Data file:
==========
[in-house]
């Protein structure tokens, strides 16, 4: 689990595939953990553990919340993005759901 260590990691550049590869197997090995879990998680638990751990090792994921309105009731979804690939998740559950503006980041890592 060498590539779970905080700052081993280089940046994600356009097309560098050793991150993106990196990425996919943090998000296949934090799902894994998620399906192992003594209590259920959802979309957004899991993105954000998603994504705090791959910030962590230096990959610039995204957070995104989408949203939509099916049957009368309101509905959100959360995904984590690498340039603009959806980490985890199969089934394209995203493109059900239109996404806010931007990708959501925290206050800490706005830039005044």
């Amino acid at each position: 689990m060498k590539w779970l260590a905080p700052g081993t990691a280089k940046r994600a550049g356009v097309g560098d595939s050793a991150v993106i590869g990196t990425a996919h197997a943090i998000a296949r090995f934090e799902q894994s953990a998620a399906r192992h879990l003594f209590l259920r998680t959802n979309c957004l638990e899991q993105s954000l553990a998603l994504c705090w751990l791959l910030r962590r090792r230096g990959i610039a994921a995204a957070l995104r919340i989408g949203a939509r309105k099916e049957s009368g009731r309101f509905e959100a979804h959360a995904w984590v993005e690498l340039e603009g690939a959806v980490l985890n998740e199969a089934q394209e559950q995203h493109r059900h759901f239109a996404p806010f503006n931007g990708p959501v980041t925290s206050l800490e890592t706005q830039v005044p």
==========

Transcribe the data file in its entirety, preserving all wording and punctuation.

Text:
[in-house]
């Protein structure tokens, strides 16, 4: 689990595939953990553990919340993005759901 260590990691550049590869197997090995879990998680638990751990090792994921309105009731979804690939998740559950503006980041890592 060498590539779970905080700052081993280089940046994600356009097309560098050793991150993106990196990425996919943090998000296949934090799902894994998620399906192992003594209590259920959802979309957004899991993105954000998603994504705090791959910030962590230096990959610039995204957070995104989408949203939509099916049957009368309101509905959100959360995904984590690498340039603009959806980490985890199969089934394209995203493109059900239109996404806010931007990708959501925290206050800490706005830039005044």
């Amino acid at each position: 689990m060498k590539w779970l260590a905080p700052g081993t990691a280089k940046r994600a550049g356009v097309g560098d595939s050793a991150v993106i590869g990196t990425a996919h197997a943090i998000a296949r090995f934090e799902q894994s953990a998620a399906r192992h879990l003594f209590l259920r998680t959802n979309c957004l638990e899991q993105s954000l553990a998603l994504c705090w751990l791959l910030r962590r090792r230096g990959i610039a994921a995204a957070l995104r919340i989408g949203a939509r309105k099916e049957s009368g009731r309101f509905e959100a979804h959360a995904w984590v993005e690498l340039e603009g690939a959806v980490l985890n998740e199969a089934q394209e559950q995203h493109r059900h759901f239109a996404p806010f503006n931007g990708p959501v980041t925290s206050l800490e890592t706005q830039v005044p």